The coffee is different, and the plastic parmesan doesn’t remotely resemble the fresh cheese from what used to be my local Italian markets. After spending four years in Europe, filled with cappuccino and brioche breakfasts, shopping at the local Orlando market or eating at the nearest diner had become a bit more depressing.

Of course, there is more to life than food, even though people-watching at the mall reveals that many are still unaware of that truism. But at least I had come back to chicken fingers and Cracker Barrel. And hey, we Americans, well, we always have hot dogs. Wieners and cappuccino aside, my reality changed in Europe, and it allowed me to see everything differently. I had never noticed how big our portions were, how cheap our gas still is, and how common sense had either never been preached, or had made a mass American exodus.

There are so many examples of inanity, especially when government is involved, but one of my recent favorites concerns the Air Force and its golf course in Niceville.

My husband Riccardo recently played golf with a friend who lives near Eglin Air Force Base. During the round, Riccardo asked if he had played Eglin’s Eagle course recently.

“Can’t. It’s closed for green reconstruction. They can’t afford to send decent boots or armored Humvees to our troops in Iraq, but they can afford to ruin the best greens in the panhandle. And all because the members wanted them flatter.”

I decided to do a little checking, not about the boots or the Humvees, but about the golf course and its planned remodel. With a struggling economy and a very expensive war, it seemed unlikely that the government would be spending money to renovate a golf course.

My first step was a Google search. Nothing. Never had my search pages come up as empty. Next, posing as a college student writing a term paper on golf course construction, I phoned Eglin Golf Course and spoke to a couple of people. They confirmed that the renovation had begun on all eighteen greens, but when I asked how much the project would cost, they clammed up. Eventually, I was able to squeeze the name of the company responsible, but the budget—it was classified.

Luckily for me, I was able to reach a higher-up in the golf course design firm, and believing he was helping my research, he let loose with the embargoed info. The project was running upwards of $1.8 million. “Normally, the time frame is shorter,” he advised. “But the Air Force has rules about days and hours we’re not allowed to work. They also have consultants which has made the process lengthier.”

The Air Force has golf course consultants? Any guess as to how many other nations have golf course consulting as a part of their military program? And God bless our troops and retired military, but can’t they learn how to put on undulated greens?

I suppose some congressman snuck an ear mark in some farm bill, or perhaps they didn’t even try to hide it. It doesn’t matter. Almost two million dollars to fix a golf course that didn’t need fixing is just one of the many nonsensical decisions that appear more glaring and feel more frustrating, since my return from a place whose citizens can’t afford to neglect common sense.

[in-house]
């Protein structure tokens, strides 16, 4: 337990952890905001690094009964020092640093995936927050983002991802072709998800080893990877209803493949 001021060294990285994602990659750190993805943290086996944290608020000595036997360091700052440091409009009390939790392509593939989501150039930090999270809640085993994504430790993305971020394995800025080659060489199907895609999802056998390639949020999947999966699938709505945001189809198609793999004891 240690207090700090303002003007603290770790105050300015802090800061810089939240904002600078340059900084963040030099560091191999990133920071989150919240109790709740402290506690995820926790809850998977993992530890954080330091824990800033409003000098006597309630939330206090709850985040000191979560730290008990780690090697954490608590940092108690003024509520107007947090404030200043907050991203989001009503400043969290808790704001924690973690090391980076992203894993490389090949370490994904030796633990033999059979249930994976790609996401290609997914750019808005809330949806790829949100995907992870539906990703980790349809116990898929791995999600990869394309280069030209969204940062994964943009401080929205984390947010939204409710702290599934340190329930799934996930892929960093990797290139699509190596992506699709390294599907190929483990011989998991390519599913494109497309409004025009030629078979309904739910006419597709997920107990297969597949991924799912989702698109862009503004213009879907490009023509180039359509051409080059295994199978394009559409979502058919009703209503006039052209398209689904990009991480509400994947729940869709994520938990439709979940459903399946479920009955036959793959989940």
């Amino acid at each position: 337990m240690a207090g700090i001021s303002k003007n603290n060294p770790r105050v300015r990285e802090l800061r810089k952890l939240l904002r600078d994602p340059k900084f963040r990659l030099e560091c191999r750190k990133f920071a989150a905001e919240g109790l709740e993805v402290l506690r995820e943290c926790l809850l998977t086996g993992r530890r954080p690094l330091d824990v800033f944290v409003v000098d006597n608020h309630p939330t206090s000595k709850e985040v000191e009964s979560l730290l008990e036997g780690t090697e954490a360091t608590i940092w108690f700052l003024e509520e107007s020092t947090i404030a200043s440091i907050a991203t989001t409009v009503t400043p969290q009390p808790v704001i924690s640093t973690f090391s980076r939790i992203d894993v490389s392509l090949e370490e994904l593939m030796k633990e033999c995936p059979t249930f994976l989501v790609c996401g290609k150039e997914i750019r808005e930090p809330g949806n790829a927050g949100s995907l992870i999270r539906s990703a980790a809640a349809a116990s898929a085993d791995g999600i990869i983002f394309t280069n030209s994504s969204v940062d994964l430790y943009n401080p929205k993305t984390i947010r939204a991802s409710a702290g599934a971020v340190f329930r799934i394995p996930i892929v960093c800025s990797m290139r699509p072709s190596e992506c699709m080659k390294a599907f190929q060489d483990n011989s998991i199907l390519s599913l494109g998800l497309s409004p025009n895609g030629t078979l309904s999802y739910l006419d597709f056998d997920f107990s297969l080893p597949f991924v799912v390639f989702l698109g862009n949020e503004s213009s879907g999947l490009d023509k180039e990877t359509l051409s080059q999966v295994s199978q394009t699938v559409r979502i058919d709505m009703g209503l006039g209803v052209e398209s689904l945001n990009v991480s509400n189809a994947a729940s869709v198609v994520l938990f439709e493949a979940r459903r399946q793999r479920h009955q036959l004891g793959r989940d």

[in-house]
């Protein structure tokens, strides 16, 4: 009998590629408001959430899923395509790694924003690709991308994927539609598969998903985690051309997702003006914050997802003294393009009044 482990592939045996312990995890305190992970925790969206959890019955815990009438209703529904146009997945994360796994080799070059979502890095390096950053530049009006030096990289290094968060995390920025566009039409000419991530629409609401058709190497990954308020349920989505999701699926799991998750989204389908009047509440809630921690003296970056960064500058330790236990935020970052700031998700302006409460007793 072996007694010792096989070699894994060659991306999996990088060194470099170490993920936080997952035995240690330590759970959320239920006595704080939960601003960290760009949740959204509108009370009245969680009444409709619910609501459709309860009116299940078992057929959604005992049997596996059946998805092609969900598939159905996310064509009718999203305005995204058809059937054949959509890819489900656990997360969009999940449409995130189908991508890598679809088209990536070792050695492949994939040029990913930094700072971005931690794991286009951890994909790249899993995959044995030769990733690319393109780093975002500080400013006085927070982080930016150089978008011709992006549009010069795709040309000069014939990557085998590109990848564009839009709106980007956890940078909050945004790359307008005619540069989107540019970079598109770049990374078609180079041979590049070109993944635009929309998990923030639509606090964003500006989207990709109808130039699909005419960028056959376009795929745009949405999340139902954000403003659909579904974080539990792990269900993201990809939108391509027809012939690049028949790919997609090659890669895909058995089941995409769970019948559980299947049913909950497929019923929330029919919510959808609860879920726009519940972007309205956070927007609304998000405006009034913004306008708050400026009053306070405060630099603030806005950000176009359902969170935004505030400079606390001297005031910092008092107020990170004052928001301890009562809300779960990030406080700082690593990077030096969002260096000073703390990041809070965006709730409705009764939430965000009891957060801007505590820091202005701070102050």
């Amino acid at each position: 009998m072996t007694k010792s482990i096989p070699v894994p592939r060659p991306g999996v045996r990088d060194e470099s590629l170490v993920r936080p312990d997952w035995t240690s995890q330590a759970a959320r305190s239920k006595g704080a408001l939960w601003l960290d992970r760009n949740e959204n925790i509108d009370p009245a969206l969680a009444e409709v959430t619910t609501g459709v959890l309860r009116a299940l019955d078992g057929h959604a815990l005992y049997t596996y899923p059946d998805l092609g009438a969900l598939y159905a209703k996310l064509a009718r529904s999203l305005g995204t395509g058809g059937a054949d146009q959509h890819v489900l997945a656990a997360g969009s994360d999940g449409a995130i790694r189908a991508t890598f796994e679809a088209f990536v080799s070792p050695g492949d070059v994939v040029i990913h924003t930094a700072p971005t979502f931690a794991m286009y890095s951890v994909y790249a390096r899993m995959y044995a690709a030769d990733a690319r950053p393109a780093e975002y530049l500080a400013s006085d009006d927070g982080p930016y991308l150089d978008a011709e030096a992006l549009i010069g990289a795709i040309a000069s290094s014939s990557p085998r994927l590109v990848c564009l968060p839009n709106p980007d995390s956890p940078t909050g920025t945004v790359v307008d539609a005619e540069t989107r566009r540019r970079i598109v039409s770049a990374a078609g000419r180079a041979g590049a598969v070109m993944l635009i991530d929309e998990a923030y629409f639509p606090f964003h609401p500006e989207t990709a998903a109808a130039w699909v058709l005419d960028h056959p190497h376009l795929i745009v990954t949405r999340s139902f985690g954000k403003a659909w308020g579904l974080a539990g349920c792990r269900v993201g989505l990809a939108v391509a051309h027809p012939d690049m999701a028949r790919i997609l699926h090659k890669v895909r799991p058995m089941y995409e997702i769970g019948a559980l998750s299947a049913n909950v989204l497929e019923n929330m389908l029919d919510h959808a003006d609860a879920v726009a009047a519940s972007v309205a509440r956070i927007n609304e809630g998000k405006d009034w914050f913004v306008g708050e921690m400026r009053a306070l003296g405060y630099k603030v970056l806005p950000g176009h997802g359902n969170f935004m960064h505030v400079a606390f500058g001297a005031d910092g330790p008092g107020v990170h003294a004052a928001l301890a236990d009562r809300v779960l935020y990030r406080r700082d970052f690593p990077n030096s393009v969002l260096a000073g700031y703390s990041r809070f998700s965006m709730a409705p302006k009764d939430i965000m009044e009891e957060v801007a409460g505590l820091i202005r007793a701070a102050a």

Be a Patriot and Spend your Stimulus

My Italian father-in-law and I used to argue over cultural and political differences between Italy and the U.S. He would issue a charge, I would deny it, and a debate would inevitably ensue. In one of our early debates, he warned me: “your economy (the U.S. economy) will collapse once its debtors begin calling in their chips.” We overuse credit cards, spend more than we can afford and consider ‘budget’ a dirty word, he would always say.

If this credit crisis has taught me anything, it has showed me that his assessment was pretty accurate. The saddest part isn’t his vindication or that I have to admit, once again, he was right… It’s that we haven’t learned. Just this weekend, while watching an Italian soccer match, an advertisement flashed across the bottom of the screen:

Your country needs you. Help the economy and spend your government stimulus. Check out cool gear at Foxsoccershop.com

Appealing to the patriotism of Americans by encouraging them to spend their government checks is appalling. Most of the blame, however, belongs to the President and politicians who, by their actions, have continued to promote our irresponsibility by implying that the best action we can take, to recover from this credit crisis, is to spend more. Isn’t that what brought us recession and foreclosures? Shouldn’t they be promoting saving, conservation and paying off our debts? If they need to give a economy a boost, why not cut the corporate tax rate? How about addressing the affordability of healthcare, the ballooning price of oil as it relates to a pathetically weak dollar and the out-of-control federal spending that has created the dollar crisis?

Why do we, as Americans, need to act irresponsibly to cure what Washington has created? Me, I’ll be banking my stimulus check to start a trend, a trend I hope other Americans continue. Spend only what you can afford and save for that rainy day you know is coming.